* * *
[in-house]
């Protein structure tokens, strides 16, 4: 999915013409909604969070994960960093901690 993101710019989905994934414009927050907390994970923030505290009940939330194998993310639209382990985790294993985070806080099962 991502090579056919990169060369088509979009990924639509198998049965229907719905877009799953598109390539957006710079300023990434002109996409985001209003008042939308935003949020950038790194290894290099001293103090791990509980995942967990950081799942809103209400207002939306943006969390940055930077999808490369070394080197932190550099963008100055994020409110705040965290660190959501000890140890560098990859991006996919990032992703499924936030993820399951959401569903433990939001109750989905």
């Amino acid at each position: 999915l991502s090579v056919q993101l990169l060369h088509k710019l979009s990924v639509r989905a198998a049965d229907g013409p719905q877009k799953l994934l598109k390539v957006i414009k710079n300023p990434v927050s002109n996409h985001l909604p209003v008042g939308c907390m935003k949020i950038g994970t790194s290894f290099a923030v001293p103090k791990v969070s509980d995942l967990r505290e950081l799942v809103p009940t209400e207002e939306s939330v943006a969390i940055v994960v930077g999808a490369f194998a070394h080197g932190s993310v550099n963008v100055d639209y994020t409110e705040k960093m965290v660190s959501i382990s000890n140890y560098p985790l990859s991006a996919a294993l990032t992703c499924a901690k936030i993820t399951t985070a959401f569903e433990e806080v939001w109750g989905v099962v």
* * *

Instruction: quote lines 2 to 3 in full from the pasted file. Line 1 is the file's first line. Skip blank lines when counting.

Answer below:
């Protein structure tokens, strides 16, 4: 999915013409909604969070994960960093901690 993101710019989905994934414009927050907390994970923030505290009940939330194998993310639209382990985790294993985070806080099962 991502090579056919990169060369088509979009990924639509198998049965229907719905877009799953598109390539957006710079300023990434002109996409985001209003008042939308935003949020950038790194290894290099001293103090791990509980995942967990950081799942809103209400207002939306943006969390940055930077999808490369070394080197932190550099963008100055994020409110705040965290660190959501000890140890560098990859991006996919990032992703499924936030993820399951959401569903433990939001109750989905």
């Amino acid at each position: 999915l991502s090579v056919q993101l990169l060369h088509k710019l979009s990924v639509r989905a198998a049965d229907g013409p719905q877009k799953l994934l598109k390539v957006i414009k710079n300023p990434v927050s002109n996409h985001l909604p209003v008042g939308c907390m935003k949020i950038g994970t790194s290894f290099a923030v001293p103090k791990v969070s509980d995942l967990r505290e950081l799942v809103p009940t209400e207002e939306s939330v943006a969390i940055v994960v930077g999808a490369f194998a070394h080197g932190s993310v550099n963008v100055d639209y994020t409110e705040k960093m965290v660190s959501i382990s000890n140890y560098p985790l990859s991006a996919a294993l990032t992703c499924a901690k936030i993820t399951t985070a959401f569903e433990e806080v939001w109750g989905v099962v």